How did you deal with that?

Rina Sawayama: I became severely depressed. I nearly dropped out but again I found my weirdos at Queen’s College. It was a group of people who were starting this drag night called ‘Denim’. Until I found them, I was at my lowest – my mum was trying to prevent me from dropping out and just get me through it. 

It was halfway through my third year and I went with them to the only gay club we had in Cambridge and they were hosting this night called ‘Denim’. They were like my chosen family, I was so happy and I was able to finish University. Queer people saved me – I will never forget that. This was the core of why I need to honour our truth all the time.

When did you start experimenting with your hair and make-up?

Rina Sawayama: I really think it was really my adult life when I was able to explore, it’s something about when you know who you are you can then go and break the rules. If you don’t know who you are then you can’t really break the rules. That was definitely the process for me, I was fully in denial of my ‘Japanese-ness’ and I was fully in denial of being bi. Once I got to grips of that in my mid-20s, I was then to be able to say, ‘Cool I have a corner’ and can be who I am.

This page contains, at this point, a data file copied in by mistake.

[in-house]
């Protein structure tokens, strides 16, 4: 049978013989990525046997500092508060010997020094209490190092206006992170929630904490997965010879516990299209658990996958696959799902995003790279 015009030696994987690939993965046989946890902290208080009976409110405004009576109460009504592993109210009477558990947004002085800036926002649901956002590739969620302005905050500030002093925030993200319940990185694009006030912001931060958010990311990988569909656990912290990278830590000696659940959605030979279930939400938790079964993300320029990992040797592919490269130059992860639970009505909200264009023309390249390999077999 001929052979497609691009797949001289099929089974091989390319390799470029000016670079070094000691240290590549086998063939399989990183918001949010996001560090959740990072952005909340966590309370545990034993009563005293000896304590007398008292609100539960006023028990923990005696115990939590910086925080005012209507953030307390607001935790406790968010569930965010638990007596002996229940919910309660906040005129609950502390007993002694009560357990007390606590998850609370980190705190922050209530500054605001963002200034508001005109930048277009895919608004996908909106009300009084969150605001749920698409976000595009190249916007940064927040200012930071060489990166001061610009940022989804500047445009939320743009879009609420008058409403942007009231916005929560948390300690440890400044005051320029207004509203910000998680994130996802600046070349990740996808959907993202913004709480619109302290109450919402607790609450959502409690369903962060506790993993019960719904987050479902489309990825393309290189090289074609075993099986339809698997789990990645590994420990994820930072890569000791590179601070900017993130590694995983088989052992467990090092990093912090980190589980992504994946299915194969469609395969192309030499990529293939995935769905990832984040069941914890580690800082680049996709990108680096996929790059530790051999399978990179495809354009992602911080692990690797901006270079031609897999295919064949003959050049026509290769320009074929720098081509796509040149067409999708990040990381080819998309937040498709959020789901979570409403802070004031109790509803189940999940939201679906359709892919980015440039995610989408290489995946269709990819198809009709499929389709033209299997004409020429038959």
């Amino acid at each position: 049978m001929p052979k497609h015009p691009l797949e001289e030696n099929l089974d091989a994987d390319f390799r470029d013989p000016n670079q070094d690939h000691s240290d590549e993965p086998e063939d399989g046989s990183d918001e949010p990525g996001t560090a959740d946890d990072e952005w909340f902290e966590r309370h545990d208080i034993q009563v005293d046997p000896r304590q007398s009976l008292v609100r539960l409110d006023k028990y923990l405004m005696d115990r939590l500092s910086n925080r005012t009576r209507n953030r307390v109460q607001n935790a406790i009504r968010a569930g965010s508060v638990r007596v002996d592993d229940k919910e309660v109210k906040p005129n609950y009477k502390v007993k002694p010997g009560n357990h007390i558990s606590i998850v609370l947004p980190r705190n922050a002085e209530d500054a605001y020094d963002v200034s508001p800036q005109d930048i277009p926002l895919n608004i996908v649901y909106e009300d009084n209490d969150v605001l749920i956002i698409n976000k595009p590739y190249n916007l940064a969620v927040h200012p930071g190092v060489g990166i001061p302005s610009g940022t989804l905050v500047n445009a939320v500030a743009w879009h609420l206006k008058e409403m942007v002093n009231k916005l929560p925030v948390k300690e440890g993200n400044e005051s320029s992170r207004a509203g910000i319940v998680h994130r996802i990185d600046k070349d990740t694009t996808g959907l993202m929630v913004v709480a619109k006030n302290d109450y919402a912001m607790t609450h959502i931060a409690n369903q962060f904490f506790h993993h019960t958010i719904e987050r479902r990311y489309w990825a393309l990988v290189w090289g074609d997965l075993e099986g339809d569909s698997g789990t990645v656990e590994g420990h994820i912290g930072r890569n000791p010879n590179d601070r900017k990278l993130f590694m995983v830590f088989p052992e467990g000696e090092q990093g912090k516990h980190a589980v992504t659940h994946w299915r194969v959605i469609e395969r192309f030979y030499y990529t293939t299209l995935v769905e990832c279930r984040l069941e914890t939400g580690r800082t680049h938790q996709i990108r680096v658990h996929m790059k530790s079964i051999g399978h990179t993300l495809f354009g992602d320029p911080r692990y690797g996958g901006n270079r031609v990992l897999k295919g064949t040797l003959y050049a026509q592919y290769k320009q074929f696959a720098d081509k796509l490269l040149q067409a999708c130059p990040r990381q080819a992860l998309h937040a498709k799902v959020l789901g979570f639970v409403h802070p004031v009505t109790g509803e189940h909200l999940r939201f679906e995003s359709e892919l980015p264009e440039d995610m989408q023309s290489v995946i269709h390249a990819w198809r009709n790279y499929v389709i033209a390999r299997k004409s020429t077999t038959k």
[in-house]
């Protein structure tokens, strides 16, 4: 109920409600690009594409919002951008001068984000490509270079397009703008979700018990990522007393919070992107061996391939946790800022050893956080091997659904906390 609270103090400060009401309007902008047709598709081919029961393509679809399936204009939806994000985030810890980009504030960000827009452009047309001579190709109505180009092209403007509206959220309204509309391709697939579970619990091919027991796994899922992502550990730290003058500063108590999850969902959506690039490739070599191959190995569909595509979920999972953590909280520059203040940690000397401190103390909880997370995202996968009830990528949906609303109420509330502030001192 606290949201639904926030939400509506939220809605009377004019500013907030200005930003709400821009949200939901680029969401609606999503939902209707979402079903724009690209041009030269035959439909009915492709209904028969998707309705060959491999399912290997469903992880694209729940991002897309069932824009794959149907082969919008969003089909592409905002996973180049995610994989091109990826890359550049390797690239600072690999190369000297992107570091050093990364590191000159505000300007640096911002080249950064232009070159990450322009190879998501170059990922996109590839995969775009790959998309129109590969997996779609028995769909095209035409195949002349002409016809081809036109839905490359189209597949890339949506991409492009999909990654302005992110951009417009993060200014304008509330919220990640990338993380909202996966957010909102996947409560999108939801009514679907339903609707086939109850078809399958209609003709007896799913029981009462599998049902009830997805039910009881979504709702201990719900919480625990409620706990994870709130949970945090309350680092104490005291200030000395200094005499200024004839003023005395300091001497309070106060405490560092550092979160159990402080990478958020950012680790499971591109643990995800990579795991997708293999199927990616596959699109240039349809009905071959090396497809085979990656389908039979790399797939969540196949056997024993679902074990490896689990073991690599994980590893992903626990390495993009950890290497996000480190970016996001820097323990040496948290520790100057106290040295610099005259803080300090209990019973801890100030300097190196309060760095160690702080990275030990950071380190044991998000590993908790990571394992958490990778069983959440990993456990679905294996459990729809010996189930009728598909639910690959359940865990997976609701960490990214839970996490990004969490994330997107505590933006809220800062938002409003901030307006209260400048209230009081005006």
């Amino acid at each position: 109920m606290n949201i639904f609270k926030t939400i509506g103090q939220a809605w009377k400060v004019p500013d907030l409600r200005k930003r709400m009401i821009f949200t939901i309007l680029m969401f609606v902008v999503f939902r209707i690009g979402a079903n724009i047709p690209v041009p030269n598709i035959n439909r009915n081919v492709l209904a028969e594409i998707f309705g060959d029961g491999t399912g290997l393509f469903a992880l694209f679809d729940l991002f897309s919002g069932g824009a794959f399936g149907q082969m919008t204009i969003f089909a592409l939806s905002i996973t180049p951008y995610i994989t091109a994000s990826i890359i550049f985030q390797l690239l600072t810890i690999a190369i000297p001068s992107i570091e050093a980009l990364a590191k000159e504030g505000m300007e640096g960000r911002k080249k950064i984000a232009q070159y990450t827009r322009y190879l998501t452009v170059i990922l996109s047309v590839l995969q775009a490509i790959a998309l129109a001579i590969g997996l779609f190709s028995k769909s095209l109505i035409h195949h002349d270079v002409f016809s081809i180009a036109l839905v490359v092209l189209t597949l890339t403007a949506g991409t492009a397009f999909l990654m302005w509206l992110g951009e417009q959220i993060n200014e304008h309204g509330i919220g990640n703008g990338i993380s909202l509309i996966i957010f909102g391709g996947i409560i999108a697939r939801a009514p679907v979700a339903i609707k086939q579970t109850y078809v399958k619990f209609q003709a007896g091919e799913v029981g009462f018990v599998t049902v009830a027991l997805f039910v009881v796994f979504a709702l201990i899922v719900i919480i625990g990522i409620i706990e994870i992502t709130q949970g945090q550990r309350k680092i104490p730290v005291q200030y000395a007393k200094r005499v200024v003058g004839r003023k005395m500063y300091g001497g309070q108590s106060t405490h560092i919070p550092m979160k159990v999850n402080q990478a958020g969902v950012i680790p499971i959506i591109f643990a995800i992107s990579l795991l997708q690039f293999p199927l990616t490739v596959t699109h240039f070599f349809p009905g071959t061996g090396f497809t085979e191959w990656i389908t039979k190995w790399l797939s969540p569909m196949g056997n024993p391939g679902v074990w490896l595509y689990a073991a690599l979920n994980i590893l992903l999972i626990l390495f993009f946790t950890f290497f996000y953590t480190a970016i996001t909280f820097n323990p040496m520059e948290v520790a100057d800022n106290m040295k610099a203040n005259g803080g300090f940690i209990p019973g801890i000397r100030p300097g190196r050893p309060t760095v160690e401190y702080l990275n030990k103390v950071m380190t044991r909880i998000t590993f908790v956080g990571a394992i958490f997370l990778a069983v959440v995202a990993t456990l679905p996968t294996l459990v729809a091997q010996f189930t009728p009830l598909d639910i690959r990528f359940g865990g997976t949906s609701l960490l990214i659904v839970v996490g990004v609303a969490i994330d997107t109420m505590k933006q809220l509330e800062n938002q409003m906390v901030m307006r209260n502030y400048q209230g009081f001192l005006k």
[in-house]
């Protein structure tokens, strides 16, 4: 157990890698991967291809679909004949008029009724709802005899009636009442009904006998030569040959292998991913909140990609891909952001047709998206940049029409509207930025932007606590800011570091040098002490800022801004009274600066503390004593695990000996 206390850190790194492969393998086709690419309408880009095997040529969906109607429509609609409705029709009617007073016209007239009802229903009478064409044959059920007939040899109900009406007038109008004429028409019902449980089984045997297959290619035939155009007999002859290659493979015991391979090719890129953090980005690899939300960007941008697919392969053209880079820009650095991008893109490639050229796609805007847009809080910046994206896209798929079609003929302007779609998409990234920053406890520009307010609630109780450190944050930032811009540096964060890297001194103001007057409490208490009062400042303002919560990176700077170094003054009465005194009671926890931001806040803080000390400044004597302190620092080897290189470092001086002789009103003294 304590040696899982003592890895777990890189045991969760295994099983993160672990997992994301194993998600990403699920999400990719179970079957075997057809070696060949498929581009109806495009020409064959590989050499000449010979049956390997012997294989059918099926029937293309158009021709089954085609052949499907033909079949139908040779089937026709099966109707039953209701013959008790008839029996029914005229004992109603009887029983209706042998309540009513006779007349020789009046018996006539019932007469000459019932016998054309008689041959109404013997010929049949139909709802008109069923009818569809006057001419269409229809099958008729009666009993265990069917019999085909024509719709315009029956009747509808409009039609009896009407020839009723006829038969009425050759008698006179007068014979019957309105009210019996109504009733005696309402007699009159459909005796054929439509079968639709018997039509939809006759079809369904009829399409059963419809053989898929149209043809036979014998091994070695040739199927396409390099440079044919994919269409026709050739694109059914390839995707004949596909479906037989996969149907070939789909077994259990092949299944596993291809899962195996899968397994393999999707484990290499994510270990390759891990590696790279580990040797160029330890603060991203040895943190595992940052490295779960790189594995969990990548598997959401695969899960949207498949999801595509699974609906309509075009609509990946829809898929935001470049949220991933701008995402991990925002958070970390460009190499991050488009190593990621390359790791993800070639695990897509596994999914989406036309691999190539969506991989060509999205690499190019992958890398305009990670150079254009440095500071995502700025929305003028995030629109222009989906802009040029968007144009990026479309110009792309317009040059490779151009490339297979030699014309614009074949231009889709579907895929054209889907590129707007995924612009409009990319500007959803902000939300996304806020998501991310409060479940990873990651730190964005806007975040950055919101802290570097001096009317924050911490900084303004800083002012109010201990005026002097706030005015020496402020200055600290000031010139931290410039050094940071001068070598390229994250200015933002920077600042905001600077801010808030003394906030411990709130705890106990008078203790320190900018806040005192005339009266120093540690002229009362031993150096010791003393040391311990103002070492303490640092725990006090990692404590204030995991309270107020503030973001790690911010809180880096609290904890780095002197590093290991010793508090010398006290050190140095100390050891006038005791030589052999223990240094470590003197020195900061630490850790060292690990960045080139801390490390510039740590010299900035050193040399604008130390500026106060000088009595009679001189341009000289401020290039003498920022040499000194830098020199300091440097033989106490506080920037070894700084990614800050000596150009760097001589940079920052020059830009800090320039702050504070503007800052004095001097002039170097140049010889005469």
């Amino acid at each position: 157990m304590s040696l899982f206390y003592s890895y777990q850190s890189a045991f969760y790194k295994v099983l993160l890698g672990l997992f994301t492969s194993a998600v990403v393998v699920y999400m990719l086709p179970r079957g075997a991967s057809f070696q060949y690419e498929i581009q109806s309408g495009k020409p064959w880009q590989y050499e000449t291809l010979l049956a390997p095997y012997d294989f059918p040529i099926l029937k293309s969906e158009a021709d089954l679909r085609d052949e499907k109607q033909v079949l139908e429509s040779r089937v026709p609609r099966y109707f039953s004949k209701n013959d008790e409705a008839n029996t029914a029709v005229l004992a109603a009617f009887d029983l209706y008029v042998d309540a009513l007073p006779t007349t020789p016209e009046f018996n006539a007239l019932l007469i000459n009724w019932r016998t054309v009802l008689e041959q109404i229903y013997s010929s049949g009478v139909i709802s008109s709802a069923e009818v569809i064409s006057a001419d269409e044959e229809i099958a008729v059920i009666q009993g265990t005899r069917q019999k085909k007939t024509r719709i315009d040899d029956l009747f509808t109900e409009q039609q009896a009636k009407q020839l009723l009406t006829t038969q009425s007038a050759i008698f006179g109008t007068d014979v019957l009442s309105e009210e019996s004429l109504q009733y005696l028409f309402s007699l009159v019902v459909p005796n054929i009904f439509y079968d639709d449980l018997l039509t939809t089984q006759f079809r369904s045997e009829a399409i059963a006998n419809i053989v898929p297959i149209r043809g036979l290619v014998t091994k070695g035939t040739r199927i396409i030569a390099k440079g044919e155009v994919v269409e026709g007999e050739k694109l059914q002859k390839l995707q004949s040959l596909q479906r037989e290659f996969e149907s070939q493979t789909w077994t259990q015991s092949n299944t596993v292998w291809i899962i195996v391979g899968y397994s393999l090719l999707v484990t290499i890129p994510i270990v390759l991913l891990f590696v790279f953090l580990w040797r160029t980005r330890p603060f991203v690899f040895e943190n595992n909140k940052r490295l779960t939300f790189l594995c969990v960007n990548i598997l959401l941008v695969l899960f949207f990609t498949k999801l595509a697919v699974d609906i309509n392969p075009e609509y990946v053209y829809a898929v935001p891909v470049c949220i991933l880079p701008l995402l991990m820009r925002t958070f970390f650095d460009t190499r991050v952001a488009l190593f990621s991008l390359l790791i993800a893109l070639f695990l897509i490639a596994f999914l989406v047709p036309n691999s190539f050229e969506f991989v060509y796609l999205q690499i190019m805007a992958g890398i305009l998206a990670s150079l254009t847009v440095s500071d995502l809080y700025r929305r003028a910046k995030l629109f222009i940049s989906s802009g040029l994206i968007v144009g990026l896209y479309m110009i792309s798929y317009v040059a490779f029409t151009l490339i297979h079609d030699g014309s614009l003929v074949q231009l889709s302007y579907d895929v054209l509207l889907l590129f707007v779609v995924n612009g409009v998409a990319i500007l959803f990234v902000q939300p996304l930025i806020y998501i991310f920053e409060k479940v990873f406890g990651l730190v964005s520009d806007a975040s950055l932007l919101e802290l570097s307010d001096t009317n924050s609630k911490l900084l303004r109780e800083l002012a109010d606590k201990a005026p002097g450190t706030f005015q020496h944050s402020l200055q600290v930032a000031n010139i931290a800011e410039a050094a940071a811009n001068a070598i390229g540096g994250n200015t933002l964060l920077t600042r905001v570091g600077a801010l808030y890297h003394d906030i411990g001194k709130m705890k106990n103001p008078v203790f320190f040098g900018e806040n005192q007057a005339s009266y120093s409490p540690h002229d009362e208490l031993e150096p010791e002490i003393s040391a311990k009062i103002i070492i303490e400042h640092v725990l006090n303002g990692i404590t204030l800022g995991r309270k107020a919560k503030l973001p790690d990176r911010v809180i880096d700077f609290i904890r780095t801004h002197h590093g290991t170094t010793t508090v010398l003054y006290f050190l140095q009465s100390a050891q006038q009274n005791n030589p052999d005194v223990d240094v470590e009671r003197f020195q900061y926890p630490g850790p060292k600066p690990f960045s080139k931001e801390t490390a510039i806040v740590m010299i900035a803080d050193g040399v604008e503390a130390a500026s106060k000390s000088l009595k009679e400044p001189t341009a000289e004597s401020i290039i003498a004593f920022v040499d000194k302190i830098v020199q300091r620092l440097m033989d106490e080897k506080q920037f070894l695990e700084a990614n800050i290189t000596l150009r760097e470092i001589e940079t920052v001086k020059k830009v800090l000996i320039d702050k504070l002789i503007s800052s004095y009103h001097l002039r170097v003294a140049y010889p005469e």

Can you talk us through your tattoos? 

Rina Sawayama: I have this favourite artist called Tati Compton who does my tattoos. One is a Ren Hang photo. I was really sad when he died because I feel like he captured Asian sexuality in a way that no one else has. It was all about skin contact in Asian culture – there’s not really much of that and the love language is not the same. We don’t give each other hugs, it’s like they’ll throw you a plate of food and that means ‘sorry’. They’ll criticise you and that’s their compliment. It’s a completely different language. So I felt here is the portrayal of sexuality and skin – his way of capturing beauty was is amazing. Then I have my dog and a little Stegosaurus guy which was one of my first tattoos. 

How did your ‘How To’ project with Mercedes-Benz come about? What made you want to participate? 

Rina Sawayama: Obviously I knew Mercedes-Benz, but I didn’t know the extent of how they help designers – I knew they sponsored fashion week though. It was obviously exciting when we first started talking and when I saw who else was going to be involved like Samuel Ross, Jazelle, and Lena Waithe.